>solving of the problems that Mr. Mueller is bringing into focus, we can and
>will start to find answers.
>At the moment we are at a very rudimentary stage.  Membership is by
>individual choice - maybe good - maybe bad, still to be decided.  On FW, we
>have attempted to solve that by two lists, one more private and
>conversational, one more public and not limited by length or topic.  The
>development of the concept of "threads" where individual themes can exist
>within the larger body works to some small degree but often peters out
>through lack of participation and long term focus.  The history of the list
>is contained in "archives" which have no organization except linear
>cataloging and which are cumbersome to read if one wants to research what
>might have went on before.  There are no summaries of issues that have been
>discussed and conclusions arrived at, though there has been a small attempt
>at position papers.
>Then there is the concept of outcomes - what do we as participants want to
>do?  Are we frustrated publishers looking for readership?  Evangelists
>looking for converts?  Social activists looking for a cause and like minded
>participants?  Inventors posting our new ideas?  Educators looking for
>students to teach?
>These are questions not addressed or formalized.  Partly because the medium
>lacks commitment.  There is no financial incentive as there is in a
>business venture and though many smart people have tried to find ways to
>make Lists commercial, no one has found that magic formula that I am aware
>off.  There is no fame to be garnered that you can add to your CV for all
>the effort of writing out your thoughts or interacting in this way with
>others.  There is no authority such as project leaders, saying Thomas, "do
>this as your part of the assignment."  There is no outside authority
>evaluating and marking our efforts to give personal or academic value to
>our efforts.  To date, the most we can hope for is a little peer group
>recognition by those who choose to comment on our individual efforts.
>We hold no official position within a hierarchy such as government,
>business or university.  We have not yet found a way to be effective in the
>real world were legislation is discussed and passed or where products are
>developed or sold or where institutions come forth and offer us speaking or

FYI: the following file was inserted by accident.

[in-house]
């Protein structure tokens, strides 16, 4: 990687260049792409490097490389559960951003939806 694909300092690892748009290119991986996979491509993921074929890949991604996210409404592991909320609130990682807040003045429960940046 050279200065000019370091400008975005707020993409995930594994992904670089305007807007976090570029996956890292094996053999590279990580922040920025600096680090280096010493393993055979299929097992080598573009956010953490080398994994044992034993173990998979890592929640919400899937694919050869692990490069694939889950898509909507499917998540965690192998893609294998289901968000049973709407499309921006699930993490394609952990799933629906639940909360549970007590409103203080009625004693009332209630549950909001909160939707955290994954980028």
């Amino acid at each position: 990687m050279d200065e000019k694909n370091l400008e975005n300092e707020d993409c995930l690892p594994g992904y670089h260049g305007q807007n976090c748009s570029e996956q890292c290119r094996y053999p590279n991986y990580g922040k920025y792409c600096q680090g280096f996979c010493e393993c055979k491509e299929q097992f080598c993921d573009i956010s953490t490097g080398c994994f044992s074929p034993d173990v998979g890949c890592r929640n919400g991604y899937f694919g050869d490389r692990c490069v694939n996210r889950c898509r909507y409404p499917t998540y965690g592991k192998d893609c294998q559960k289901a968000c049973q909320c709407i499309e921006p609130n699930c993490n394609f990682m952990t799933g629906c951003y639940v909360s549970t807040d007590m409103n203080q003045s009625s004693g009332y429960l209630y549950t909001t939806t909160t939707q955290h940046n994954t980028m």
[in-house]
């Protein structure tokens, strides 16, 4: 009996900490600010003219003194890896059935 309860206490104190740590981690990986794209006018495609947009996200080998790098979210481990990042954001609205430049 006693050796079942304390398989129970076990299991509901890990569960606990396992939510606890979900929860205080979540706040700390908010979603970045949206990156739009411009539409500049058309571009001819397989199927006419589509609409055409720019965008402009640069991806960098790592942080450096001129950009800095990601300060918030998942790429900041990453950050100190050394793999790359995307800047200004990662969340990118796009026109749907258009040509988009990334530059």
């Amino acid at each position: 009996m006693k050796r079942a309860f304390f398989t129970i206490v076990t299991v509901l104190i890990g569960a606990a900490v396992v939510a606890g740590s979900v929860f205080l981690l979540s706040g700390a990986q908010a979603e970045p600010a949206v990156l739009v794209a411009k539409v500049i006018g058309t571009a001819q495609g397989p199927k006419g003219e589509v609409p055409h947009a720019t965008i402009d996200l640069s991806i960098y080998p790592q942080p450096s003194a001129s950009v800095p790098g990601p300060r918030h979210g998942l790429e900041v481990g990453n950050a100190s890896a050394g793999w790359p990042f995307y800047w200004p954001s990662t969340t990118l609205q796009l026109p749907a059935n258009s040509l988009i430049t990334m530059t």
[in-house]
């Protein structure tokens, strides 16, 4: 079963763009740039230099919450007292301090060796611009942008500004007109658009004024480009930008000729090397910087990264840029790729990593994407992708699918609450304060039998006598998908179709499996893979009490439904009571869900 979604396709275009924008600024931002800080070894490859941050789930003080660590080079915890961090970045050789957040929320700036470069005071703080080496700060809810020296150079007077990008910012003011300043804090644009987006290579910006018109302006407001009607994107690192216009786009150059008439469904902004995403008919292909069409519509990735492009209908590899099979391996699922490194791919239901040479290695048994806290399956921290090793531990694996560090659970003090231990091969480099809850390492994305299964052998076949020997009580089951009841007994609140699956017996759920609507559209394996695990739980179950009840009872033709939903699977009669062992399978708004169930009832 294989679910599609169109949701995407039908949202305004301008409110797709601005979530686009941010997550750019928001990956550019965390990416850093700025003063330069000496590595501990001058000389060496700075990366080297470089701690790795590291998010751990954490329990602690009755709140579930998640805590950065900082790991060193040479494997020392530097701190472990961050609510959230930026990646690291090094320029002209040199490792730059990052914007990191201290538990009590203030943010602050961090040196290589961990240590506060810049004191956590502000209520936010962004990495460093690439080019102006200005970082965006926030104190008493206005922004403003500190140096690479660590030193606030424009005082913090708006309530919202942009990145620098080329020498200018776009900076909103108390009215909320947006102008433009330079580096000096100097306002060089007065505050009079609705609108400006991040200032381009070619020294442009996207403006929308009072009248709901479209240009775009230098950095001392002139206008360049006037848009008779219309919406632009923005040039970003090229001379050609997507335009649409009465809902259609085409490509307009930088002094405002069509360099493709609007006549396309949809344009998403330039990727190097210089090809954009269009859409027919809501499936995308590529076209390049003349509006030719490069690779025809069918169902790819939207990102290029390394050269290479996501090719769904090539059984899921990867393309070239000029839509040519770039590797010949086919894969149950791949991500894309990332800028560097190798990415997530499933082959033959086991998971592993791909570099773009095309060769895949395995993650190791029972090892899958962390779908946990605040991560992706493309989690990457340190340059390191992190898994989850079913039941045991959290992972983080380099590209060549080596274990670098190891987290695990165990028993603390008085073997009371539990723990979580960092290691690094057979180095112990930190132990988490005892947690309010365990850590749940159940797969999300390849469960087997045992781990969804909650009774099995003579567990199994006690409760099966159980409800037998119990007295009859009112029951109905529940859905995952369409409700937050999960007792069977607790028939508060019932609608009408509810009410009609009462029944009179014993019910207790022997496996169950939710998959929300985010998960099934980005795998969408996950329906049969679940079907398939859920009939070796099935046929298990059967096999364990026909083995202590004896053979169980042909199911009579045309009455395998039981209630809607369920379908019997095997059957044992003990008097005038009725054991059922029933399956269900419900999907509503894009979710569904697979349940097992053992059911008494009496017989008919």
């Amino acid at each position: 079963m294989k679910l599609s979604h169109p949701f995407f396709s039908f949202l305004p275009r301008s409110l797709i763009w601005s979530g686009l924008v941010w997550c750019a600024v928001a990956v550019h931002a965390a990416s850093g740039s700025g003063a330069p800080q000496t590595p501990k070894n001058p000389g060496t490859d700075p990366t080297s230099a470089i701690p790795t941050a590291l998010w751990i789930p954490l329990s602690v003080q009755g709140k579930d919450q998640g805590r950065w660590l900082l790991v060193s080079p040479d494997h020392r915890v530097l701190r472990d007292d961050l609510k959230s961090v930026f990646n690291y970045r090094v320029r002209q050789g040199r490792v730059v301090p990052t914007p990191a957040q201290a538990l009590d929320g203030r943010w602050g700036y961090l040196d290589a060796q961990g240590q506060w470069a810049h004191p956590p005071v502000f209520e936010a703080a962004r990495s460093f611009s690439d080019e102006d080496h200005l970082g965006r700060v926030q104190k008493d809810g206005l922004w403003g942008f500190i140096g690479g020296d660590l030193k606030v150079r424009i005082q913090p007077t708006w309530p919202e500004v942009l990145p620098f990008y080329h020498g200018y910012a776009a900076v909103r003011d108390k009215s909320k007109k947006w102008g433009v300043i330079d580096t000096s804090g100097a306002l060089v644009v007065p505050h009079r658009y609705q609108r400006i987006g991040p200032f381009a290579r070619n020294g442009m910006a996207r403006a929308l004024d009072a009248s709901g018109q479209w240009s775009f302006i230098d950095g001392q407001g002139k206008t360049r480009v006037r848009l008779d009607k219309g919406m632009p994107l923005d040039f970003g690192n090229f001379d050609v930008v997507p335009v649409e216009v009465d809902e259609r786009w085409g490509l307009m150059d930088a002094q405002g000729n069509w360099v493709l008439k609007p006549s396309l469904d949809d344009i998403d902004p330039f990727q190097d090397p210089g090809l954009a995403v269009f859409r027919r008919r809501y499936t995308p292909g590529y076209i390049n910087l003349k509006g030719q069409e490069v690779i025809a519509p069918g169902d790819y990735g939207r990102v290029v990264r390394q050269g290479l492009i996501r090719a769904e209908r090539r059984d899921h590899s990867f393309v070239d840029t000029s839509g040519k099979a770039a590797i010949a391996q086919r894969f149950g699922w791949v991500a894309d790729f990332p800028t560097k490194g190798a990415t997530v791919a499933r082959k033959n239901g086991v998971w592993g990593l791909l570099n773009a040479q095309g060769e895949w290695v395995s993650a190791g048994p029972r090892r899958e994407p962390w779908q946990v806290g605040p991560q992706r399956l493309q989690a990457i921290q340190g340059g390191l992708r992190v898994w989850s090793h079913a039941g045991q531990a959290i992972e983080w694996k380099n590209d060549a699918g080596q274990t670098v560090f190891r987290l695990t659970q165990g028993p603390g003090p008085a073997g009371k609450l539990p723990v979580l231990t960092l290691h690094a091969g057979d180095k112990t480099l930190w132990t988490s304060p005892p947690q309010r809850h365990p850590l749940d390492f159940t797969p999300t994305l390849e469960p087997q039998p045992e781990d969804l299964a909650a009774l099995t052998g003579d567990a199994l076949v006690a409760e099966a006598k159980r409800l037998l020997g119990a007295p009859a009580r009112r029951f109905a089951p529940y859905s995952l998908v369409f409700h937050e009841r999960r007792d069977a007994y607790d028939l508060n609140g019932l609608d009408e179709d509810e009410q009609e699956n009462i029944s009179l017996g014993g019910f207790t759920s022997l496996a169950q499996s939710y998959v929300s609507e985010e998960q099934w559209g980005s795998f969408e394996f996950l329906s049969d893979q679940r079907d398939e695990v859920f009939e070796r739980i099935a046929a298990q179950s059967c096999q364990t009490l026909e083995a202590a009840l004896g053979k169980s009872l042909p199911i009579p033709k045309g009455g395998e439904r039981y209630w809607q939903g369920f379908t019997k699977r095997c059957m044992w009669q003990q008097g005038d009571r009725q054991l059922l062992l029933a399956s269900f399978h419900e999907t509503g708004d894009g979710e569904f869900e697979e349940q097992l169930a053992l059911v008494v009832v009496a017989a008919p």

>writing or workshop opportunities.  We have a printing press, but we have
>not developed a readership to support our output.  Or is the new tool of
>cyberspace ultimately uncommercial and that what we will see over time is
>new values established that are not of a monetary nature?  These, to me,
>are some of the many unanswered questions.  When the answers are finally
>found, we will look back from the position of hindsight and wonder why it
>was so difficult to see the way cyberspace can be used effectively, but
>from our present vantage point the answer is not so apparent.
>This is a very germane list to engage these questions on because this may
>very well be the Future Work of millions of people.  Participating through
>cyberspace on the solving of problems, enlarging our personal knowledge,
>developing skills to work in multi-disciplinary environments with people
>that you have no common shared experiences with, who may come from
>different culture, political viewpoints, education training and who may
>join and leave at their discretion rather than being coerced by money or
>contract, may require a social and economic revolution before it can be
>incorporated into the mainstream of human society.
>This thread should remain open and we should move from asking questions to
>theorizing on answers to eventually attempting through experiment, some
>real world activity to explore and learn.  Failure is a successful learning
>strategy.  Not trying is not a successful learning strategy.

Paul Andrew Mitchell                 : Counselor at Law, federal witness
B.A., Political Science, UCLA;  M.S., Public Administration, U.C. Irvine